Yet still, the main point to highlight here is: after the economic crisis of 1974-75, after the cultural shift to “post-modernity” and the concomitant leaning to the “New Right” in the late seventies and early eighties, after Thatcher, Reagan, and especially after what happened at a world level in the last two decades, now including the “free West” ― where the welfare state has been (and continues to be) largely dismantled under pretext of “reform” more often by liberal and even “socialist” governments than by officially conservative one ― Losurdo’s notions of simultaneous processes of enfranchisement and disenfranchisement immanent to liberalism, and also that liberalism tends to universalism only when it is challenged “from the outside” by a strong radical, non-liberal impetus, seem to be largely vindicated by events, or indeed to accompany them, whereas liberal “white legend”, or narcissistic self-image, promptly reveals itself as sheer imposture, pathetic collective denial or “blindness”.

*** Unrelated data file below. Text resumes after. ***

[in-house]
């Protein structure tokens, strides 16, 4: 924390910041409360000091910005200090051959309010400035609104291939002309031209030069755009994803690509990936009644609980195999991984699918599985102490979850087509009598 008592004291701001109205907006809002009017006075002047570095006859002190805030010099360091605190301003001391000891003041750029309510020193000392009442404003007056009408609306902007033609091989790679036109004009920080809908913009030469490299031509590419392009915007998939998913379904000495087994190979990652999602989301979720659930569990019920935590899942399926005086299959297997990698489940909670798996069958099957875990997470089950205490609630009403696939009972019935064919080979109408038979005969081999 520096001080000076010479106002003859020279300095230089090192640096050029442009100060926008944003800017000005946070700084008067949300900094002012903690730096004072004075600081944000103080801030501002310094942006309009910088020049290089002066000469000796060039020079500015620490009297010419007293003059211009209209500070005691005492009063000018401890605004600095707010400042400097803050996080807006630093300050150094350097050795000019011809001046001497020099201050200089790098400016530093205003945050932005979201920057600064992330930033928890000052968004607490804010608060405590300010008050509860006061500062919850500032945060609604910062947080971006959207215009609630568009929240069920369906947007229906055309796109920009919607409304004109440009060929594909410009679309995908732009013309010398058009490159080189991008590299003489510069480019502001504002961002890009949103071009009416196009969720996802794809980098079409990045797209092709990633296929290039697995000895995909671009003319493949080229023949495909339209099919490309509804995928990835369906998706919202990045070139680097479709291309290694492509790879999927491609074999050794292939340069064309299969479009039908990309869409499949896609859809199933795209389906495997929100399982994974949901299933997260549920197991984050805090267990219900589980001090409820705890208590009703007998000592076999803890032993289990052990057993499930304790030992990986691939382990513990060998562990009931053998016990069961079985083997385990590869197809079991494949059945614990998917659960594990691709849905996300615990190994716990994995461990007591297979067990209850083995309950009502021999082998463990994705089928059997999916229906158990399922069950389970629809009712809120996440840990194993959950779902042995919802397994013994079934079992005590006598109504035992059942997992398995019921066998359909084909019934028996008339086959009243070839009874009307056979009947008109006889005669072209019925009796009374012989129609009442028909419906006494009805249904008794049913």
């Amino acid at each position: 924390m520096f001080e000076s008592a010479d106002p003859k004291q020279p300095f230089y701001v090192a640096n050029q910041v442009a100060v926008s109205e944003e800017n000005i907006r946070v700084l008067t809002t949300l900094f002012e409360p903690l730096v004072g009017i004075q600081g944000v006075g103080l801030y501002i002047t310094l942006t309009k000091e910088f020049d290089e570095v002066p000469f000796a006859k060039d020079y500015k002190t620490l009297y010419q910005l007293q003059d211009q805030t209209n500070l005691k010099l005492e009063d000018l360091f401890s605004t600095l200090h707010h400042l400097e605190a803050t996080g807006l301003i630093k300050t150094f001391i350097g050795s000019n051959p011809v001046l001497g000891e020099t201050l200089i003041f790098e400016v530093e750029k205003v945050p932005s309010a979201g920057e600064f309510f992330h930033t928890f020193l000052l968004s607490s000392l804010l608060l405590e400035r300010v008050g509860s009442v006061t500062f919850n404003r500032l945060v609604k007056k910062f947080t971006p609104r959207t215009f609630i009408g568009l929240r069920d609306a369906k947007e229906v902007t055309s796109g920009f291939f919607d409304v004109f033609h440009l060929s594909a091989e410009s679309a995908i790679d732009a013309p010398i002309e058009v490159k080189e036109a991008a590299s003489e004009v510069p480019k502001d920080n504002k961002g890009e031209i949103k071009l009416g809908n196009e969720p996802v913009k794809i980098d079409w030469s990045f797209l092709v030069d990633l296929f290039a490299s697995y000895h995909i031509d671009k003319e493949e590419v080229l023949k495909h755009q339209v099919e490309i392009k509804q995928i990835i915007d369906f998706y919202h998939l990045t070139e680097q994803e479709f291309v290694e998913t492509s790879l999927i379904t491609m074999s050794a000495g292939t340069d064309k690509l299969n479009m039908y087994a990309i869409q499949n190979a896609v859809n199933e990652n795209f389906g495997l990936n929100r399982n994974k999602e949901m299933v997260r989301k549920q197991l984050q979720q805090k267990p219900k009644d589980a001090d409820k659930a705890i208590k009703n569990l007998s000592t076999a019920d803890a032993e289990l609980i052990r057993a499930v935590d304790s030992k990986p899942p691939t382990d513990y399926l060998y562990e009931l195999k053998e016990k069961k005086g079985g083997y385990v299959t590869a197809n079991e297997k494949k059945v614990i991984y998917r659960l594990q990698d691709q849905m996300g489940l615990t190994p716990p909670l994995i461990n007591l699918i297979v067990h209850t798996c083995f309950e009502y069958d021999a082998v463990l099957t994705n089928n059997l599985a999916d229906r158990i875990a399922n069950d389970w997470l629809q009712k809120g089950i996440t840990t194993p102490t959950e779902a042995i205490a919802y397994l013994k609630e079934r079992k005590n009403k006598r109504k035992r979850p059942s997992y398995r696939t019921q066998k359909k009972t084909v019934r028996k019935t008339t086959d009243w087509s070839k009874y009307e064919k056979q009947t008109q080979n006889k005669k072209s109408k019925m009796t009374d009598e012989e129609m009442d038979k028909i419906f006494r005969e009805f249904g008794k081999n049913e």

And so, I tend to disagree from Serpe’s statement that “Losurdo’s book (…) cuts it off with some brief comments on the Second World War, he never integrates liberalism’s developments since its encounter with socialism, the end of colonialism, legal desegregation, and the liberation of women with his theories stemming from the revolt of civil society”. Indeed, post-WW II events were not your centre of attention, but if Serpe contention is that your basic tenets were somehow short-circuited or overcome by later events, then that notion is plainly wrong: “counter-history” is indeed a much more useful guide to deal with recent events than usual official (and most of the times blatantly hagiographic) historiography.